PMCID: PMC4163549  PMID: 24166004
microencapsulation; alginate; stem cells; bioprocessing
10.  Efficient and Scalable Purification of Cardiomyocytes from Human Embryonic and Induced Pluripotent Stem Cells by VCAM1 Surface Expression 
PLoS ONE  2011;6(8):e23657.
Human embryonic and induced pluripotent stem cells (hESCs/hiPSCs) are promising cell sources for cardiac regenerative medicine. To realize hESC/hiPSC-based cardiac cell therapy, efficient induction, purification, and transplantation methods for cardiomyocytes are required. Though marker gene transduction or fluorescent-based purification methods have been reported, fast, efficient and scalable purification methods with no genetic modification are essential for clinical purpose but have not yet been established. In this study, we attempted to identify cell surface markers for cardiomyocytes derived from hESC/hiPSCs.
Method and Result
We adopted a previously reported differentiation protocol for hESCs based on high density monolayer culture to hiPSCs with some modification. Cardiac troponin-T (TNNT2)-positive cardiomyocytes appeared robustly with 30–70% efficiency. Using this differentiation method, we screened 242 antibodies for human cell surface molecules to isolate cardiomyocytes derived from hiPSCs and identified anti-VCAM1 (Vascular cell adhesion molecule 1) antibody specifically marked cardiomyocytes. TNNT2-positive cells were detected at day 7–8 after induction and 80% of them became VCAM1-positive by day 11. Approximately 95–98% of VCAM1-positive cells at day 11 were positive for TNNT2. VCAM1 was exclusive with CD144 (endothelium), CD140b (pericytes) and TRA-1-60 (undifferentiated hESCs/hiPSCs). 95% of MACS-purified cells were positive for TNNT2. MACS purification yielded 5−10×105 VCAM1-positive cells from a single well of a six-well culture plate. Purified VCAM1-positive cells displayed molecular and functional features of cardiomyocytes. VCAM1 also specifically marked cardiomyocytes derived from other hESC or hiPSC lines.
We succeeded in efficiently inducing cardiomyocytes from hESCs/hiPSCs and identifying VCAM1 as a potent cell surface marker for robust, efficient and scalable purification of cardiomyocytes from hESC/hiPSCs. These findings would offer a valuable technological basis for hESC/hiPSC-based cell therapy.
PMCID: PMC3158088  PMID: 21876760
11.  Constraining the Pluripotent Fate of Human Embryonic Stem Cells for Tissue Engineering and Cell Therapy – The Turning Point of Cell-Based Regenerative Medicine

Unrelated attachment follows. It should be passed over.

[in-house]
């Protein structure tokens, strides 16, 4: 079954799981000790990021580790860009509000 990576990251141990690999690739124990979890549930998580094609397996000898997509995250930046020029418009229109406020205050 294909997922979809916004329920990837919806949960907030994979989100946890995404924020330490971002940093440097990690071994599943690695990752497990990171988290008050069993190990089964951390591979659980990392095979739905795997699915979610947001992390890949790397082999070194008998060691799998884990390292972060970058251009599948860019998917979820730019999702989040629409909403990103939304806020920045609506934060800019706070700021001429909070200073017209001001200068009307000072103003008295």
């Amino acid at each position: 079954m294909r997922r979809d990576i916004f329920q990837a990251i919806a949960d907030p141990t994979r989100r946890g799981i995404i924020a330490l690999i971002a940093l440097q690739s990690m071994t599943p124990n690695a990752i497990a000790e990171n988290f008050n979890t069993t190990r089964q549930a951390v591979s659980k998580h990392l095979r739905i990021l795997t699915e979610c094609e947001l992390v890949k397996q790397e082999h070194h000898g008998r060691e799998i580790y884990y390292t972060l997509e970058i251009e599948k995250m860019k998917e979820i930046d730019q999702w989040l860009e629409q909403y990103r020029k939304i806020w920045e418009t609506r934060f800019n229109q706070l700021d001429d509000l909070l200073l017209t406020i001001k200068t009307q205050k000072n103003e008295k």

British biotechnology journal  2013;3(4):424-457.
To date, the lack of a clinically-suitable source of engraftable human stem/progenitor cells with adequate neurogenic potential has been the major setback in developing safe and effective cell-based therapies for regenerating the damaged or lost CNS structure and circuitry in a wide range of neurological disorders. Similarly, the lack of a clinically-suitable human cardiomyocyte source with adequate myocardium regenerative potential has been the major setback in regenerating the damaged human heart. Given the limited capacity of the CNS and heart for self-repair, there is a large unmet healthcare need to develop stem cell therapies to provide optimal regeneration and reconstruction treatment options to restore normal tissues and function. Derivation of human embryonic stem cells (hESCs) provides a powerful in vitro model system to investigate molecular controls in human embryogenesis as well as an unlimited source to generate the diversity of human somatic cell types for regenerative medicine. However, realizing the developmental and therapeutic potential of hESC derivatives has been hindered by the inefficiency and instability of generating clinically-relevant functional cells from pluripotent cells through conventional uncontrollable and incomplete multi-lineage differentiation. Recent advances and breakthroughs in hESC research have overcome some major obstacles in bringing hESC therapy derivatives towards clinical applications, including establishing defined culture systems for de novo derivation and maintenance of clinical-grade pluripotent hESCs and lineage-specific differentiation of pluripotent hESCs by small molecule induction. Retinoic acid was identified as sufficient to induce the specification of neuroectoderm direct from the pluripotent state of hESCs and trigger a cascade of neuronal lineage-specific progression to human neuronal progenitors and neurons of the developing CNS in high efficiency, purity, and neuronal lineage specificity by promoting nuclear translocation of the neuronal specific transcription factor Nurr-1. Similarly, nicotinamide was rendered sufficient to induce the specification of cardiomesoderm direct from the pluripotent state of hESCs by promoting the expression of the earliest cardiac-specific transcription factor Csx/Nkx2.5 and triggering progression to cardiac precursors and beating cardiomyocytes with high efficiency. This technology breakthrough enables direct conversion of pluripotent hESCs into a large supply of high purity neuronal cells or heart muscle cells with adequate capacity to regenerate CNS neurons and contractile heart muscles for developing safe and effective stem cell therapies. Transforming pluripotent hESCs into fate-restricted therapy derivatives dramatically increases the clinical efficacy of graft-dependent repair and safety of hESC-derived cellular products. Such milestone advances and medical innovations in hESC research allow generation of a large supply of clinical-grade hESC therapy derivatives targeting for major health problems, bringing cell-based regenerative medicine to a turning point.